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India echoes G7 message of support for markets

Australia injected a huge amount of cash into its markets on Monday while India's money market won slight respite from another cut in banks' reserve requirements as short-term lending remained stressed globally.

business Updated: Oct 13, 2008 11:56 IST

Australia injected a huge amount of cash into its markets on Monday while India's money market won slight respite from another cut in banks' reserve requirements as short-term lending remained stressed globally.

U.S. dollar funding, which has been particularly hard-hit by banks' reluctance to lend to each other, stayed pricey in Asia at 3.5-4.5 percent for overnight funds, although volume was thin and trades were struck for Tuesday/Wednesday on account of the U.S. market closure for Columbus day on Monday.

But Eurodollar futures jumped in expectation rates will be set lower in London after crisis talks at the weekend by Group of Seven nations and other world leaders produced an array of initiatives aimed at restoring confidence in battered markets.

The December contract was up 15 basis points and March '09 contract rose 12 basis points.

Officials from India and Indonesia tried to soothe their markets with assurances of cash and guarantees for depositors, and stock markets in Australia and Asia rallied.

The British government could pump about 45 billion pounds into four troubled major banks, sources said, in addition to wide guarantees for short- and medium-term borrowing by banks.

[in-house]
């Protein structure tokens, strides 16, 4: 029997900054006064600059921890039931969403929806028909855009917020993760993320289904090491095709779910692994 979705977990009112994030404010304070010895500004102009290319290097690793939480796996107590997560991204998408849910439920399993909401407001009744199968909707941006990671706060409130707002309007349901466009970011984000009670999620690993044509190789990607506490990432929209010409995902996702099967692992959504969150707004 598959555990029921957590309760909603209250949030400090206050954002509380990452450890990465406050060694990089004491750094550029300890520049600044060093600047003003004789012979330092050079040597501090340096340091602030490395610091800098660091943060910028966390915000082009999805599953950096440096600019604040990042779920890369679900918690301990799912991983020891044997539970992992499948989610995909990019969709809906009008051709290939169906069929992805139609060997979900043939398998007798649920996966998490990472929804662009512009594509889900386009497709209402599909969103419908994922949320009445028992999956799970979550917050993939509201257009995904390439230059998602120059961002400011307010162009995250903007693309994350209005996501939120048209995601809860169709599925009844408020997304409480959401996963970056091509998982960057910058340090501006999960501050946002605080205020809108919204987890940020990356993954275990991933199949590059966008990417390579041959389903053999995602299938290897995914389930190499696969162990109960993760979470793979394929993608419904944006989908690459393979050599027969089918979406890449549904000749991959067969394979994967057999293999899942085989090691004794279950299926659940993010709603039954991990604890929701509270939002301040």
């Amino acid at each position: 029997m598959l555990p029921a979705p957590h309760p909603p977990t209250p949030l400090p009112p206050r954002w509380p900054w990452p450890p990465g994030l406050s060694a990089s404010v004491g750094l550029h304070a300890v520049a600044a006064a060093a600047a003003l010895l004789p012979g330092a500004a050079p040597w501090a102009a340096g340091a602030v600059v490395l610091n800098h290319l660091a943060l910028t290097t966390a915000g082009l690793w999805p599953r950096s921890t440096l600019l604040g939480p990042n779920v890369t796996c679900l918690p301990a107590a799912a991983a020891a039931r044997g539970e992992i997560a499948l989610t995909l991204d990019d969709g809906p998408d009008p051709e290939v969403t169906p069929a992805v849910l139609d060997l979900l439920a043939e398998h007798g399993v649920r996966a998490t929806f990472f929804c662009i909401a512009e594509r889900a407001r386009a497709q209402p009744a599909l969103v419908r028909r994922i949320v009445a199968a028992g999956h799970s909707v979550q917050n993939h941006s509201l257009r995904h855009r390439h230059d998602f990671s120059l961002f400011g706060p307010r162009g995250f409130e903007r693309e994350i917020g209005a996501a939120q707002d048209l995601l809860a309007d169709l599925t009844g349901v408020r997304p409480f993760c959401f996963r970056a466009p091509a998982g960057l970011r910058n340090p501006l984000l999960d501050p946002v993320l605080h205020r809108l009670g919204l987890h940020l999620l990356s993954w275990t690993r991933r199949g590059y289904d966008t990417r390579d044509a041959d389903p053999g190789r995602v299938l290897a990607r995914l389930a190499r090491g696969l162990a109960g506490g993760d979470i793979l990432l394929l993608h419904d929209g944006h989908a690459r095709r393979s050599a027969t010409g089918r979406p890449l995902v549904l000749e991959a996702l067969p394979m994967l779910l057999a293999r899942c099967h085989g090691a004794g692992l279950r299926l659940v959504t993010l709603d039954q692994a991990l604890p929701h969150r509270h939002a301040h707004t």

Traders in Singapore said there were few transactions in dollar deposits. Those that did occur were for tom-next funds, where banks borrow for a day from Tuesday to Wednesday.

"Most people are on the sidelines. Tom-next range is between 4 and 6 percent but most trades are between 4-4.5," said a trader in Singapore.

That essentially means overnight dollar funding is between two to three times the Federal Reserve's 1.5 percent target rate, in spite of massive cash injections and last week's simultaneous rate cuts.

Banks in countries such as Australia and South Korea, which rely heavily on overseas funding, have borne the brunt of the volatility in dollar funding.

Just a day after the Australian government decided to guarantee the country's entire deposit base and back refinancing requirements of Australian banks, the central bank injected A$2.849 billion ($1.9 billion) in its regular daily operation.

That was above an estimated need of A$1.05 billion, effectively adding around A$1.8 billion and keeping the banks' cash cushion with the central bank around a historic high of A$10 billion.

Australian dollar LIBOR rates have been under strain owing to the tight money market conditions. Three-month LIBOR surged to 7.5 percent on Friday, 150 basis points above the 6.0 percent cash rate, which was the biggest gap ever.

India cut the cash reserve ratio for banks by a hefty 150 basis points to 7.5 percent on Saturday, releasing about $12 billion into the banking system. Overnight call rates eased about 5 percentage points from Friday to about 10 percent.

Traders said more central banks will have to step into money markets like Australia has done, to guarantee interbank lending and removing the deep distrust banks have of each other after the collapse of heavy-weights such as Lehman Brothers and Bear Sterns.

"It is perhaps at this stage the best central banks can do, but the market might not be satisfied," said Takahira Ogawa, director of Asian sovereign ratings at Standard & Poor's.

The underlying problems -- namely the deep doubts over asset quality at banks, the U.S. housing crisis and anxiety over which investment banks, fund managers or insurance firms will be next hit -- will continue to plague market participants, Ogawa said.

(Reporting by Vidya Ranganathan; Editing by Neil Fullick)